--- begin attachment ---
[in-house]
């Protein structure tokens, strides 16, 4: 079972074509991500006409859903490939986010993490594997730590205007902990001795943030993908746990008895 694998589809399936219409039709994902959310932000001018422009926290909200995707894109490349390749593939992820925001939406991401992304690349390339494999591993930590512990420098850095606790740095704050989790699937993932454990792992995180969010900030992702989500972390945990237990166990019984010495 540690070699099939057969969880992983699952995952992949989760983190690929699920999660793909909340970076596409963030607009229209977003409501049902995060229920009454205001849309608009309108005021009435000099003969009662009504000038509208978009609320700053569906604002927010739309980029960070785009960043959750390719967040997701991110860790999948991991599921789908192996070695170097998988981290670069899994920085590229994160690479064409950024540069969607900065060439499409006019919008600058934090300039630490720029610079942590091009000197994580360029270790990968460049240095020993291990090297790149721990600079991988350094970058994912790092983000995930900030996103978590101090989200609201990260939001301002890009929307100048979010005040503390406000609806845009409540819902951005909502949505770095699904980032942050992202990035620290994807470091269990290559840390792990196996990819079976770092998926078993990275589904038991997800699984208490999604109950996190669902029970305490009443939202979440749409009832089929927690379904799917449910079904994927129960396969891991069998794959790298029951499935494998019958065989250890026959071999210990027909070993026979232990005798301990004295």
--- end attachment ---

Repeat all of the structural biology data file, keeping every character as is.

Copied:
[in-house]
């Protein structure tokens, strides 16, 4: 079972074509991500006409859903490939986010993490594997730590205007902990001795943030993908746990008895 694998589809399936219409039709994902959310932000001018422009926290909200995707894109490349390749593939992820925001939406991401992304690349390339494999591993930590512990420098850095606790740095704050989790699937993932454990792992995180969010900030992702989500972390945990237990166990019984010495 540690070699099939057969969880992983699952995952992949989760983190690929699920999660793909909340970076596409963030607009229209977003409501049902995060229920009454205001849309608009309108005021009435000099003969009662009504000038509208978009609320700053569906604002927010739309980029960070785009960043959750390719967040997701991110860790999948991991599921789908192996070695170097998988981290670069899994920085590229994160690479064409950024540069969607900065060439499409006019919008600058934090300039630490720029610079942590091009000197994580360029270790990968460049240095020993291990090297790149721990600079991988350094970058994912790092983000995930900030996103978590101090989200609201990260939001301002890009929307100048979010005040503390406000609806845009409540819902951005909502949505770095699904980032942050992202990035620290994807470091269990290559840390792990196996990819079976770092998926078993990275589904038991997800699984208490999604109950996190669902029970305490009443939202979440749409009832089929927690379904799917449910079904994927129960396969891991069998794959790298029951499935494998019958065989250890026959071999210990027909070993026979232990005798301990004295």